The making process of stone baths can be as primitive as carving or sculpting out of a boulder or stone block quarried from stone mines, either by hand or using modern tools and machinery. Or moulded from an engineered composite of resin and stone. The latter is primarily suited for mass production and is mainly retailed through bathroom stores. And the former can either be off the shelves or on a bespoke basis.
They are better known as stone resin baths when they are not chiselled out from a whole piece of rock. And the advantage is that the surface is non-porous, which will not cause mould and stain issues.
Heat retention is excellent, much better than cast iron and acrylic. If money is no object and you are a die-hard long soaker, the 100% natural stone bath is almost not an option. Otherwise, the stone resin version is still a better choice and much more affordable (and lighter).
Natural Stone and Stone Resin – Advantages
Natural Stone and Stone Resin – Disadvantages
Important Factors to Consider For Best Heat Retention
Apparently, not all baths are created equal, as you have learned above about the different tub materials. Each offers varying efficiency in maintaining the water temperature. And the more expensive material will invariably be better at holding the warmth.
So if you want a satisfying soak, which usually means a good 30 minutes without the water losing too much heat, you need to spend more for a cast iron or stone bath.
But that’s only half the truth the bath company wants you to believe as the only reason. There are more factors affecting the cooling-off timing than meets the eye. If cast iron or stone isn’t ideal for you, whether it is due to your budget or the floor strength, consider these other factors that will help acrylic or steel be your go-to material.
Bath Thickness – The thicker it is, the better it can retain heat, regardless of material type. The thickness can get up to 10mm for acrylic, but you may need to search a little harder as the common thickness is 5mm.
Bath Dimension/Water Surface Size – Generally, a smaller bath can hold heat better than a larger bath. As the water surface size correlates to the bath size, the larger bath will dissipate heat faster than the smaller ones. Though you can do nothing with the bath dimension, you can slow the heat loss by using a bath cover or anything that will reduce the water surface area.
Bath Type and Installation – Freestanding bath with open space around it will cool off faster as the heat is freely dissipated in all directions. Consider installing the bath against the wall. This way, the wall becomes like an insulation and reduces the exposure of the bath’s body to the surrounding environment. So pick the bath type carefully for maximum heat retention efficiency.
Bathroom Size – It takes more energy to heat up a large room versus a small room. So relatively speaking, the air in a large bathroom may cool the bath faster than it (the bath) tries to heat up the room. You may want to install a heater in the bathroom if the water is cooling too fast for a satisfying soak. This will help reduce the temperature difference between the surrounding air and the bath water, thereby slowing the heat loss.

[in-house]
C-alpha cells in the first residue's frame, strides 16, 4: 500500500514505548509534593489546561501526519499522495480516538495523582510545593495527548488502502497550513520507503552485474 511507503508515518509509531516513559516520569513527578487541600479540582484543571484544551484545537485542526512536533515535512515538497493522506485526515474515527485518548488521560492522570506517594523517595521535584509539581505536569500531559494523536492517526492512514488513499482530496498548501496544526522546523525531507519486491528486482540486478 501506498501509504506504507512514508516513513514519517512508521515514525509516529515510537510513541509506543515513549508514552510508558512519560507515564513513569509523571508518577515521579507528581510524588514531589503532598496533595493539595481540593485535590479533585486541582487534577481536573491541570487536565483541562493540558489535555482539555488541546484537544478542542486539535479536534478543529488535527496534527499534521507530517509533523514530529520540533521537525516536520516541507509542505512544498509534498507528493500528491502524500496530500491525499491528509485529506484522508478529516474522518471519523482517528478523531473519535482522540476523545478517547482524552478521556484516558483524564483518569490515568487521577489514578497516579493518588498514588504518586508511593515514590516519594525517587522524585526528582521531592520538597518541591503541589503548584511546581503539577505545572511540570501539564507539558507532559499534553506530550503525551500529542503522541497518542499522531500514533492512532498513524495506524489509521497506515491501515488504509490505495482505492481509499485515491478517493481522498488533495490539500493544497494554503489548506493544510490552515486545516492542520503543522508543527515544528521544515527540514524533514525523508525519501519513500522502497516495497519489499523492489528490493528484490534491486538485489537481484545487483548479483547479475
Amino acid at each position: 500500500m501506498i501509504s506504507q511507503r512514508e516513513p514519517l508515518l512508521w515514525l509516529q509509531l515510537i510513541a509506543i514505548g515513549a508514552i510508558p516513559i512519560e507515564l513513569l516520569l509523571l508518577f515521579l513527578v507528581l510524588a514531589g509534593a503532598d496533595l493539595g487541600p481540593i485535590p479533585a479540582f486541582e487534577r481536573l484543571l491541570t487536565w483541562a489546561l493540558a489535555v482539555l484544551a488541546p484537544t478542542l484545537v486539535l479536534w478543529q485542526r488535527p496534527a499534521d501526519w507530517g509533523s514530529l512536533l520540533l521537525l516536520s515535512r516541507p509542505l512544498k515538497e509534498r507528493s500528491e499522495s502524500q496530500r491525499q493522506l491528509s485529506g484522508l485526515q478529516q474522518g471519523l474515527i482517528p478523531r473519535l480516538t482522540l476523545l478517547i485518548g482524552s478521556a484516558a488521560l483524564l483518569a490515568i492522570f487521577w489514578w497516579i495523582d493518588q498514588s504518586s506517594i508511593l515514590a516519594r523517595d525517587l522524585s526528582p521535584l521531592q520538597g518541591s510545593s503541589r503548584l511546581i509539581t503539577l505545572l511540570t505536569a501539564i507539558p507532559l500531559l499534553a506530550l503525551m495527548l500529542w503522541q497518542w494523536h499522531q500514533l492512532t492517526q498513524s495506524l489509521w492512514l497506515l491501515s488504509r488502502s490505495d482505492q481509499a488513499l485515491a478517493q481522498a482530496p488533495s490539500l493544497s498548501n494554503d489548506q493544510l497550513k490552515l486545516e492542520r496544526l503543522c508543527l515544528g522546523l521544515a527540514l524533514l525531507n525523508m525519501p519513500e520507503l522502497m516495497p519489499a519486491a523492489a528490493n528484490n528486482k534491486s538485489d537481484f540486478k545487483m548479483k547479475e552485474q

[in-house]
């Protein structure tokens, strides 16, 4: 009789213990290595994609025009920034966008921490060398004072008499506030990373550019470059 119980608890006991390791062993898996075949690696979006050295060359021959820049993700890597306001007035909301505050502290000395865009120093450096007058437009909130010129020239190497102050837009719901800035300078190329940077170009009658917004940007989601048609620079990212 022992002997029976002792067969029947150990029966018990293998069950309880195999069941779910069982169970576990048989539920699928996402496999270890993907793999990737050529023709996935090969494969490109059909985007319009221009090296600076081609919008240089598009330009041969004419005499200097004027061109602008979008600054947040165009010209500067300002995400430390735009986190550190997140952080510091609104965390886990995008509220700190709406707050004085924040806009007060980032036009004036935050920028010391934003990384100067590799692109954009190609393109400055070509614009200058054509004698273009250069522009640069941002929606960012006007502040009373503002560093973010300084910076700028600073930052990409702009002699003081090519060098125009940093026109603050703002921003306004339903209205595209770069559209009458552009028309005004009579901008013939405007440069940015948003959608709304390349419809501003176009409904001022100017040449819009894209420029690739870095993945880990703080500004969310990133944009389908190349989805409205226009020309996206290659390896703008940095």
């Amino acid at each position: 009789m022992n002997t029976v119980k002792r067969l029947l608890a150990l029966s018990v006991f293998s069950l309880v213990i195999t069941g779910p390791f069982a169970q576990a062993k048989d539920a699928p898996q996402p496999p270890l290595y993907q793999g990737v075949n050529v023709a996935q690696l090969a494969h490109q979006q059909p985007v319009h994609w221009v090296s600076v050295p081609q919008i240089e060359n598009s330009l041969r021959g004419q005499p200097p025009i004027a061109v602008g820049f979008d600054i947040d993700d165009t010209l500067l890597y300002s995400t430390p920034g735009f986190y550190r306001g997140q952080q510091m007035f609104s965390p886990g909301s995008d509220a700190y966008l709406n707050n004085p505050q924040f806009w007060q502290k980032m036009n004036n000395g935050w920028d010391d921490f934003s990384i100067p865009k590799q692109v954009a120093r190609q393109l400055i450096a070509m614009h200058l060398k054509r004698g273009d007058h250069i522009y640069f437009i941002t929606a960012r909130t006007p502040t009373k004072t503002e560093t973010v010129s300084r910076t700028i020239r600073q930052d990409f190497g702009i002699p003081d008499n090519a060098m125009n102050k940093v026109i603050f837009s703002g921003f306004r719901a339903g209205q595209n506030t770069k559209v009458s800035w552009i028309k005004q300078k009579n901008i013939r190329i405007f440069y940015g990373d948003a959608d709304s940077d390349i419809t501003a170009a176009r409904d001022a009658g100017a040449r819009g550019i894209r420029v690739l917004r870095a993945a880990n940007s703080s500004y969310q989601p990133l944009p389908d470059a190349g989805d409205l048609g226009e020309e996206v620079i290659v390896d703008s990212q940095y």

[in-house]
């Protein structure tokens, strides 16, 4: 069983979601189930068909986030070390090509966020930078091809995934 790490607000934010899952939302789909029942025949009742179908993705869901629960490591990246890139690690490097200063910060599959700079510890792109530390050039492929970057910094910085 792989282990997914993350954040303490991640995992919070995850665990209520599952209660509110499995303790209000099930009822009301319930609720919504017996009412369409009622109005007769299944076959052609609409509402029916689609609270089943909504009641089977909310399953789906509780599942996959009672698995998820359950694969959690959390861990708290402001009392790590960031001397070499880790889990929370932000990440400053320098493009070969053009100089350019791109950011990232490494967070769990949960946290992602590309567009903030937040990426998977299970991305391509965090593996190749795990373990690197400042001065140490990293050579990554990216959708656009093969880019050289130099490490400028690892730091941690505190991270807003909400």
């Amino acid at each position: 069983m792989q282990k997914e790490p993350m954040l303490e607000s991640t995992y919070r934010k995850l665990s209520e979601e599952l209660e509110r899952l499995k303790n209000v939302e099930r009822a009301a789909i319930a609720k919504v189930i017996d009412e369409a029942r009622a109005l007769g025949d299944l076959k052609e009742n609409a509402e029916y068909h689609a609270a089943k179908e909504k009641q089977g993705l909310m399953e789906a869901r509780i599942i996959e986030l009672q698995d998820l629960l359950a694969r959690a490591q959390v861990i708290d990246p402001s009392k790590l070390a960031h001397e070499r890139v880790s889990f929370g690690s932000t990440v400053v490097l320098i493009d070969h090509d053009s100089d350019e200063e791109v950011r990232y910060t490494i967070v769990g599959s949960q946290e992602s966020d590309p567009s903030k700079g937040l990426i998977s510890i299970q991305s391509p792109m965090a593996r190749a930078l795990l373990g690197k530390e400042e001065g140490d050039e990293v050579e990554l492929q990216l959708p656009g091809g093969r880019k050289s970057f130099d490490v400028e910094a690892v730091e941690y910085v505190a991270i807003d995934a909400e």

Temperature In The Bathroom – Ideally, the temperature in the bathroom should be about the same range as in the living room during the winter months – typically about 22 °C to 25 °C. However, to achieve that, a heating system for the bathroom might be necessary.
Then, you may raise the thermostat bar to help keep the bath water warm for longer. But be careful not to be overly warm in the bathroom to the point you can sweat while towelling off. And the humidity in the bathroom may reach unhealthy levels that promote mould and bacteria growth.
Use a Bath Screen – A bath screen can be an ideal solution if you don’t want to mess with the bathroom temperature and humidity. Depending on the screen size, it can contain the heat around the bath to a certain level. So the water will not cool off as fast as without a bath screen.
In Other Words…
So basic questions like these will help direct towards the ideal bath and stay within budget,
1. Do you have the space and floor strength to install a bath?
You may already know at the back of your mind, but it is the most important before anything else. This question will address the size and weight of the bath and help you understand your options. The stronger the floor is, the wider the range of materials you can use. Of course, that’s assuming you have the space for whatever bath size you are considering.
2. How much are you prepared to spend on installing a bath?
To ensure you avoid impulsive spending, having a budget set at the beginning will help you stay objective and practical. And do include the installation cost if it is for a replacement. You may adjust as you explore further.
3. How easy is it to upkeep the bath?
When was the last time you cleaned the toilet? Avoid natural stone if you can’t recall. Then let your budget decide on anything from acrylic to stone resin since they are non-porous and easy to clean and maintain.
4. How long can the water stay warm?
Every salesperson loves this question because it’s an opportunity to sell you a more expensive bath so they can earn a higher commission. But you have read the numerous ways to prolong the warmth of the water, and it definitely opens up more options at your disposal. If you don’t have the budget for stone, no problem. It’s cheaper to install a room heater or get a thicker acrylic or steel bath. Otherwise, a bath screen doesn’t cost much, either.
5. Which of the bath materials offers the best aesthetics?
Aesthetics are very subjective, so define your own and weigh it against your budget and all the factors above. You will have the answer instantly.